MESA, Ariz. -- Josh Vitters finally got in a game for the first time since Feb. 21, and it didn't take long for him to get tested.
Vitters, 23, sidelined with a sore left quad, subbed in the Cubs' game in Glendale against the Dodgers on Thursday.
"I got to test [my leg] on the first ball I hit, I hit a grounder to shortstop," Vitters said. "It's kind of good that I had a couple ground balls and got to test it out. I didn't push it quite to 100 percent, but I picked it up pretty close."
It's been a frustrating spring for Vitters, the Cubs' No. 1 Draft pick in 2007 and the club's No. 14 prospect. The Cubs project him to start at Triple-A Iowa this season, but Vitters wanted to show he was better than the .121 he put together in 36 games with the big league team at the end of last season.
"I learned that the big leagues is hard, it's hard for a reason," Vitters said of his experience last year. "Obviously, the competition is really good and it's something you have to learn how to mentally prepare for and physically prepare for, and that's what I did over the offseason. Going into this year, I feel a lot more confident than I did last season."
Vitters hit .304 at Iowa last year before he was called up Aug. 5. He was frustrated when he was sidelined after the first intrasquad game this spring.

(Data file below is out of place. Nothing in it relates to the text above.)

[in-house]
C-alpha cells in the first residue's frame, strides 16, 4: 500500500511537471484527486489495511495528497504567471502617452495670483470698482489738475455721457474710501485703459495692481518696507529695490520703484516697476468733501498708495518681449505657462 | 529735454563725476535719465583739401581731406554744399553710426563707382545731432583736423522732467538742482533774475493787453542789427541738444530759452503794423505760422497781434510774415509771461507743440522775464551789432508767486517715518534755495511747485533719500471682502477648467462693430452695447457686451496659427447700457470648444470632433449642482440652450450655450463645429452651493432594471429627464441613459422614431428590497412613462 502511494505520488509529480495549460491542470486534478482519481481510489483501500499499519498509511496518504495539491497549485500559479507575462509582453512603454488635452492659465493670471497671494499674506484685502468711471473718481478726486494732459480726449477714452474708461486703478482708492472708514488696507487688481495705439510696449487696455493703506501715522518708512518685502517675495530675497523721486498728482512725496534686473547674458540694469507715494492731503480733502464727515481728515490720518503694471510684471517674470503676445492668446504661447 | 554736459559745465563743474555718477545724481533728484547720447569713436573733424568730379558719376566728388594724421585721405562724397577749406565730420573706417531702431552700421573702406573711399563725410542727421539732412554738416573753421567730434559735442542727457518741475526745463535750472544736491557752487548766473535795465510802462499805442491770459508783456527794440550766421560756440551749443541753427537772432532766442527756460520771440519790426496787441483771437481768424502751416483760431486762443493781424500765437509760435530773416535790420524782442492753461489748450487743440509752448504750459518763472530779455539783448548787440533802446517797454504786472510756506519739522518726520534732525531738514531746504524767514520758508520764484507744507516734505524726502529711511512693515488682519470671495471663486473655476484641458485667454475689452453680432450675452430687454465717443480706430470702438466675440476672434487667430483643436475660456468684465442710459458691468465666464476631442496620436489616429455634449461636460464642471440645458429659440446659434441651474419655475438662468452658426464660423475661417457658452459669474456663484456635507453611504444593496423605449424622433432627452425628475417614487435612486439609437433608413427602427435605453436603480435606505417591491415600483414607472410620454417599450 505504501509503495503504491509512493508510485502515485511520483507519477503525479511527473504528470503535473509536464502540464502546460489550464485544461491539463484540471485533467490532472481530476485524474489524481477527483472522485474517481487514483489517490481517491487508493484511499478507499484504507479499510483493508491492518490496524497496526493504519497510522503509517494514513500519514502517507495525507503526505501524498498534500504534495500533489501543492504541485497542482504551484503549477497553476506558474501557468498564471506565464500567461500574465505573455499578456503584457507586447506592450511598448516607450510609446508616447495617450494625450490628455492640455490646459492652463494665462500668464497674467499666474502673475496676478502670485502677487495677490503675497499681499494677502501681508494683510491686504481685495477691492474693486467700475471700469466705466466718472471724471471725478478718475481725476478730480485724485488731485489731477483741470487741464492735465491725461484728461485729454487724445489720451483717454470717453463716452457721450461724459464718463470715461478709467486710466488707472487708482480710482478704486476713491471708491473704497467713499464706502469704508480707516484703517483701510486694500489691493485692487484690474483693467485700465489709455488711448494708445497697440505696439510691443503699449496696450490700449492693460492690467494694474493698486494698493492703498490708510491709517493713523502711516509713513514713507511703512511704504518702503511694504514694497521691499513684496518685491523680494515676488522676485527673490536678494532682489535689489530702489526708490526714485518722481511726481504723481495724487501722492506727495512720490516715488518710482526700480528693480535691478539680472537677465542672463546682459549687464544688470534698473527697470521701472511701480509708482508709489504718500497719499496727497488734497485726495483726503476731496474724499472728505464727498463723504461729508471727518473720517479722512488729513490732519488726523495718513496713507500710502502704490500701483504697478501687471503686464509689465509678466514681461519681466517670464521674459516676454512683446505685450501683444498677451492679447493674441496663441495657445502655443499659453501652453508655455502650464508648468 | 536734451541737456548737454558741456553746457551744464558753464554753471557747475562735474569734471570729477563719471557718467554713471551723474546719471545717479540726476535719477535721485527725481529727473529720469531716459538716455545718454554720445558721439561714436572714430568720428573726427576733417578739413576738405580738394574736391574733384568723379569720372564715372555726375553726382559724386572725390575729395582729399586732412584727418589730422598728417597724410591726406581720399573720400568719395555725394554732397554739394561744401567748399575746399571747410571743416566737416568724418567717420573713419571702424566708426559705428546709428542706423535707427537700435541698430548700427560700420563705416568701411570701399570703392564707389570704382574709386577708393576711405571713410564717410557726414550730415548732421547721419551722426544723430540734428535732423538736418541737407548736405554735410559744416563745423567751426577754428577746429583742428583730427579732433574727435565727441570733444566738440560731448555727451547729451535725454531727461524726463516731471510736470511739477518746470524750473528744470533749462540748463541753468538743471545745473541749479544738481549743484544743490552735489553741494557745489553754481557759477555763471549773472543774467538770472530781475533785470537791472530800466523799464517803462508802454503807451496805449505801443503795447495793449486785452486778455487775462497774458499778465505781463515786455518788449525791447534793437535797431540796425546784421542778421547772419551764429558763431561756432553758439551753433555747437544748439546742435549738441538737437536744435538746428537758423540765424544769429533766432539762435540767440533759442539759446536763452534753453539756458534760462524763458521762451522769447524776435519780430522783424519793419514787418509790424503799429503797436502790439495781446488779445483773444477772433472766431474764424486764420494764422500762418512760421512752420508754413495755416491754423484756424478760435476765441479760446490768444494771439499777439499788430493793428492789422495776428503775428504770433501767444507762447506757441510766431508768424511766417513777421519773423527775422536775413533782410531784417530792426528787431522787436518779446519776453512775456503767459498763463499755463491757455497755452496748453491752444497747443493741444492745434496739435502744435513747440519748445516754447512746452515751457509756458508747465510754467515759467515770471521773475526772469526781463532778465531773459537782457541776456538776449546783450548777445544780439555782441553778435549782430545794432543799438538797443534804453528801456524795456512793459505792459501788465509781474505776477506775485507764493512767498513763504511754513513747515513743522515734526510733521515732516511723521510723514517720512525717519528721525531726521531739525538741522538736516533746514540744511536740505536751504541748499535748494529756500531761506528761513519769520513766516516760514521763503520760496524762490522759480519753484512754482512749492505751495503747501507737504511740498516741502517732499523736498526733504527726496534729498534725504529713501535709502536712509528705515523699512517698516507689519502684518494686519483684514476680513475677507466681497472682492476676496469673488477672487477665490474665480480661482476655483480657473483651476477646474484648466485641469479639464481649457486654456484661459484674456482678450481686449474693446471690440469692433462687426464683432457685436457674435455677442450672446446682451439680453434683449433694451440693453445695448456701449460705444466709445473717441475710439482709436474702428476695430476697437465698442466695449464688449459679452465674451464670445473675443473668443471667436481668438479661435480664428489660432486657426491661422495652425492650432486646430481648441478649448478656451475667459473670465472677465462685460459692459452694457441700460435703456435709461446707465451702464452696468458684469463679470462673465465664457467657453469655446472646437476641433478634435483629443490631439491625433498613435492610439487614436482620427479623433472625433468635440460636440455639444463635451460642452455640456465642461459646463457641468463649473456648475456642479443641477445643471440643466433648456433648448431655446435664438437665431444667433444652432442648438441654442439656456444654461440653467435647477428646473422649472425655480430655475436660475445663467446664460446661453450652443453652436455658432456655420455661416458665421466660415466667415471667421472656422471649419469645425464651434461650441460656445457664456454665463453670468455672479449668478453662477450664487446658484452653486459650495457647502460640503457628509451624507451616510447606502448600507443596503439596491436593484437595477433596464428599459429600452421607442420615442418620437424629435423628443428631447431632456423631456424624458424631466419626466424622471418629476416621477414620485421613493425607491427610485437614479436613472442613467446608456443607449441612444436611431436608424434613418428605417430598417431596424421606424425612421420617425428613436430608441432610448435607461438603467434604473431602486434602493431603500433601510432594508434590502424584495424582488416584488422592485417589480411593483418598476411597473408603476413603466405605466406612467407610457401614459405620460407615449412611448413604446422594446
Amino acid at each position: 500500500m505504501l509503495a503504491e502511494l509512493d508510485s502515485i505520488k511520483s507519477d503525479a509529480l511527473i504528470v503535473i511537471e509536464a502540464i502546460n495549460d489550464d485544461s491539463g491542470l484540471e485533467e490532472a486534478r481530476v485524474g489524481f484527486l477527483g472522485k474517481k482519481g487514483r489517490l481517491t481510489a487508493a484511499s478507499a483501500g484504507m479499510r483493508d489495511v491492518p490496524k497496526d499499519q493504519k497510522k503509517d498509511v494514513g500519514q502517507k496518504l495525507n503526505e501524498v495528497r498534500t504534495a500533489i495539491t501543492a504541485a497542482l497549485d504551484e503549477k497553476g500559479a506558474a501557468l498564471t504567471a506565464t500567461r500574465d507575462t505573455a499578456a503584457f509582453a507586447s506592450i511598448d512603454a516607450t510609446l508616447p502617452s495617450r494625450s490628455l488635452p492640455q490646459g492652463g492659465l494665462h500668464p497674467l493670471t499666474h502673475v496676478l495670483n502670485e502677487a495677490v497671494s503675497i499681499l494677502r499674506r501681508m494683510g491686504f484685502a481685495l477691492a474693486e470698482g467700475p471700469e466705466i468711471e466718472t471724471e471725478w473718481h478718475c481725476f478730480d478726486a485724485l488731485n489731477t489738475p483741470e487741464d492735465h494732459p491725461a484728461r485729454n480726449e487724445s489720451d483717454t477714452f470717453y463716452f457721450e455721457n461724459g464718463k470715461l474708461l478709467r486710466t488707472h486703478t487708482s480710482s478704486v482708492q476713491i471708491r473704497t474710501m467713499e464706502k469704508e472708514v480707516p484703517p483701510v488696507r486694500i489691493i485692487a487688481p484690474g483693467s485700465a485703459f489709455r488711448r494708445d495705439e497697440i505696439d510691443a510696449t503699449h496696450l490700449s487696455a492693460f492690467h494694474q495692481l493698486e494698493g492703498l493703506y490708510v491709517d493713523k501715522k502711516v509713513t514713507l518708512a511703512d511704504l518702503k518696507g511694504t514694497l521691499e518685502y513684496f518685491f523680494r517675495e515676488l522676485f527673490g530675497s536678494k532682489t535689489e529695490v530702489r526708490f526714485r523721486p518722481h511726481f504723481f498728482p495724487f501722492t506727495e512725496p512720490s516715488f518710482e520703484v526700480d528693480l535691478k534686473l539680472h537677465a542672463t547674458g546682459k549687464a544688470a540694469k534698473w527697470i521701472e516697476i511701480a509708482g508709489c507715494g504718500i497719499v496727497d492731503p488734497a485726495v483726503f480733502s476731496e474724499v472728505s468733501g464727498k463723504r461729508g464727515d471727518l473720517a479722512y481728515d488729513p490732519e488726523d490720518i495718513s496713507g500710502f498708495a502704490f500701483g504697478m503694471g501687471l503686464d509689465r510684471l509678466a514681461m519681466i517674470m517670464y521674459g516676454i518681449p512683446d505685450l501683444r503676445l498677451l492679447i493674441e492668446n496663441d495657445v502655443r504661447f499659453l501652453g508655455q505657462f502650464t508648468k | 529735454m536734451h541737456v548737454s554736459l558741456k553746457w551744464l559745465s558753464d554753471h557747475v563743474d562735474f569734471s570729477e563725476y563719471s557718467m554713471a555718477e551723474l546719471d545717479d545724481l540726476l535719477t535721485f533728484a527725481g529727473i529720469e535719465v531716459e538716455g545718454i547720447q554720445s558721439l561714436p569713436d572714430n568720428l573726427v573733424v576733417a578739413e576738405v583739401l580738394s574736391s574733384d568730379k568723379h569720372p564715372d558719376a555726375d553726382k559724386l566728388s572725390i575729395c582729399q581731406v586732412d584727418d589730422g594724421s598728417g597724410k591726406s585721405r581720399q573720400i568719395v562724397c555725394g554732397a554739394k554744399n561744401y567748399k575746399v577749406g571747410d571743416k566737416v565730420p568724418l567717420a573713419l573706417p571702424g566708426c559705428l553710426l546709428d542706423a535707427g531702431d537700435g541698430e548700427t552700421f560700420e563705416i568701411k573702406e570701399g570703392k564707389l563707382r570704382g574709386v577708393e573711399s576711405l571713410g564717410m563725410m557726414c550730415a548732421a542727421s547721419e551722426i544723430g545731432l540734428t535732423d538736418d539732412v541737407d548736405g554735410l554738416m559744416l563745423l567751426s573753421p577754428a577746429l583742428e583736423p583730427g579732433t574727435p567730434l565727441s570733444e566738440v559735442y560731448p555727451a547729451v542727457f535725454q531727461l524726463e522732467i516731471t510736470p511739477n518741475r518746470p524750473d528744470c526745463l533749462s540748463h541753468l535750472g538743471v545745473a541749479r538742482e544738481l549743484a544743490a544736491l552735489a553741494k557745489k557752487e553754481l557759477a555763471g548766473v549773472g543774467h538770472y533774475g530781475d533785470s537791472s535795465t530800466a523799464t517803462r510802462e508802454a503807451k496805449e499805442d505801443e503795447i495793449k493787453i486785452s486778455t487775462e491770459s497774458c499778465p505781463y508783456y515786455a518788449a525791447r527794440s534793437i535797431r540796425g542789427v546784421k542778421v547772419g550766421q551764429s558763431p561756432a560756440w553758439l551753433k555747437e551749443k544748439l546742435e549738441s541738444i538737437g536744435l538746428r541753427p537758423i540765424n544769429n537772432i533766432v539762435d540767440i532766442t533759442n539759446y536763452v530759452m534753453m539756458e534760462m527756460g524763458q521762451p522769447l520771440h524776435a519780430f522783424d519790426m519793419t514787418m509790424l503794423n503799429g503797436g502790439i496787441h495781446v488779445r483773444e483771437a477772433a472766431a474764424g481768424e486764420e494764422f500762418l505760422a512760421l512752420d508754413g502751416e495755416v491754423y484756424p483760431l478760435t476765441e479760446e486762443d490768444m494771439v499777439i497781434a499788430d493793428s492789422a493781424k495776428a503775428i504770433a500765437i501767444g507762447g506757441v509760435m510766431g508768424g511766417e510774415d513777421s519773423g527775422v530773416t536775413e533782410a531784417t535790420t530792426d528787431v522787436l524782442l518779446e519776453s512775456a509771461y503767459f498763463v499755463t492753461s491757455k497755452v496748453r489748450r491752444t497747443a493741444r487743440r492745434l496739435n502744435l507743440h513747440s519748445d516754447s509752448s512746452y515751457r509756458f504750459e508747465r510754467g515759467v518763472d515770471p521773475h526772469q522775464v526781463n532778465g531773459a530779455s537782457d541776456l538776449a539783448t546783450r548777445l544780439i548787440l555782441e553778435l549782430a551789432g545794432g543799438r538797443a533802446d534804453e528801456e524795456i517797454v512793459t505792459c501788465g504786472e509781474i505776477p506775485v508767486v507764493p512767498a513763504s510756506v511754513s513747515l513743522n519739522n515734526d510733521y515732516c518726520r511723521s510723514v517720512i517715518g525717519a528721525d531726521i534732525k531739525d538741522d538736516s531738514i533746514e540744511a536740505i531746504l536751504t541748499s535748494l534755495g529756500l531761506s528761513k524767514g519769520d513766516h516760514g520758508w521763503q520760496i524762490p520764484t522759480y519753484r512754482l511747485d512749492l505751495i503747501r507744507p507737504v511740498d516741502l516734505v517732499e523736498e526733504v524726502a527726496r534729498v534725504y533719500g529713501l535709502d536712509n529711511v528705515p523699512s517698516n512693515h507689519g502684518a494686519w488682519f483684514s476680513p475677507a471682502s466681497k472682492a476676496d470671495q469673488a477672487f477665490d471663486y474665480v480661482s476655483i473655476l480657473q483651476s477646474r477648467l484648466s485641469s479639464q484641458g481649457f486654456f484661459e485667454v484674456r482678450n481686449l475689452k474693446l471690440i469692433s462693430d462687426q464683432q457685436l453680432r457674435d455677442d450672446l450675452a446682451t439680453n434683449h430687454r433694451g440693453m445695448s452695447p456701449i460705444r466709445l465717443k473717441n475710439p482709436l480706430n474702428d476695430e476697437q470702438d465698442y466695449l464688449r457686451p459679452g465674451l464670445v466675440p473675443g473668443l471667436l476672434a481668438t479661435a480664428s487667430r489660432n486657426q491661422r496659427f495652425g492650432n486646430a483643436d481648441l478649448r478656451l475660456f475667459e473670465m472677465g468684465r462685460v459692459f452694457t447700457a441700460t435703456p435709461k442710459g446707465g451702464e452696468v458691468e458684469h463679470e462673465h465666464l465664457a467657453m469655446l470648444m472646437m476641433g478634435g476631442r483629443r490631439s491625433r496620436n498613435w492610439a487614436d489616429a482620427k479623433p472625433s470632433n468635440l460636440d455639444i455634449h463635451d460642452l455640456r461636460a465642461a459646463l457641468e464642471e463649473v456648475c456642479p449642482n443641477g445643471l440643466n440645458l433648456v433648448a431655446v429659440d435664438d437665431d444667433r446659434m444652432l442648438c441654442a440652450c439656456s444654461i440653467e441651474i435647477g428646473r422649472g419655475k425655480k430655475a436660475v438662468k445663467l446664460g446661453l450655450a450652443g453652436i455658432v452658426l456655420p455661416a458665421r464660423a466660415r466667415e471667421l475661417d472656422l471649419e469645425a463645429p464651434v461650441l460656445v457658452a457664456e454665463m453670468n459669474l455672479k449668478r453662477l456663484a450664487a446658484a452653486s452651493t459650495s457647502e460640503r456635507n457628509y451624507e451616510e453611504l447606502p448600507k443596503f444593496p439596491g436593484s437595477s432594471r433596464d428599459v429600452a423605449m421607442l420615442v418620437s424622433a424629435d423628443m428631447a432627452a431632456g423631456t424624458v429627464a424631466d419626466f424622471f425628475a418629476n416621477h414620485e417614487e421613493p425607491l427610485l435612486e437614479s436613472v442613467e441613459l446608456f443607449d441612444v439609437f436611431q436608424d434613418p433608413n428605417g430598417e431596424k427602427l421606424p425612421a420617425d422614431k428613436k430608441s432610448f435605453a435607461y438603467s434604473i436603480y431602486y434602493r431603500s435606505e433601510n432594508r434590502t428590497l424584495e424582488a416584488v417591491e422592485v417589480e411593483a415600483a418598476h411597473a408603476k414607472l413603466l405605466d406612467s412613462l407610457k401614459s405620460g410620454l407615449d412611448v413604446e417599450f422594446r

"It's terrible, it's awful, it really is," he said. "I had to work through it, and I'm just happy to be here every day, and really happy to be back on the field now."
Vitters started at third base for the Cubs in Friday's exhibition game against Team Japan.
Baez predicted walk-off homer vs. Japan
MESA, Ariz. -- As Javier Baez was headed to the plate in the ninth inning Friday with the Cubs tied at 5 against Team Japan, he told Welington Castillo, who was on deck, to relax.
"I said, 'You're not hitting,'" Baez said.
Castillo didn't have to. Baez hit a walk-off two-run homer, his second blast of the game, to lift the split-squad Cubs to a 7-5 victory over Japan in an exhibition game in front of 2,915 at HoHoKam Stadium.
Baez also hit a solo shot in the seventh, which closed the gap to 5-4, and the Cubs tied the game in the eighth on Dan Vogelbach's RBI single.
The Japanese team may have been a little jet-lagged. They arrived in Arizona late Tuesday, and played the Giants on Thursday. The next stop is San Francisco for the semifinals of the World Baseball Classic.
"It was a real baseball game -- it wasn't really a Spring Training baseball game," Cubs bench coach Jamie Quirk said of the close contest.
Baez, the Cubs' No. 1 Draft pick in 2011 and the club's No. 1 prospect, said the last walk-off home run he could remember came in high school.
"[The first homer,] I was just sitting on a fastball, and he threw me two, and I missed them, and then he threw me a fastball inside," Baez said. "I was patient at the plate. [In the ninth], with a man on second, I knew he'd throw a slider or a curveball, and he threw me a slider and I hit it hard and hit it over the fence."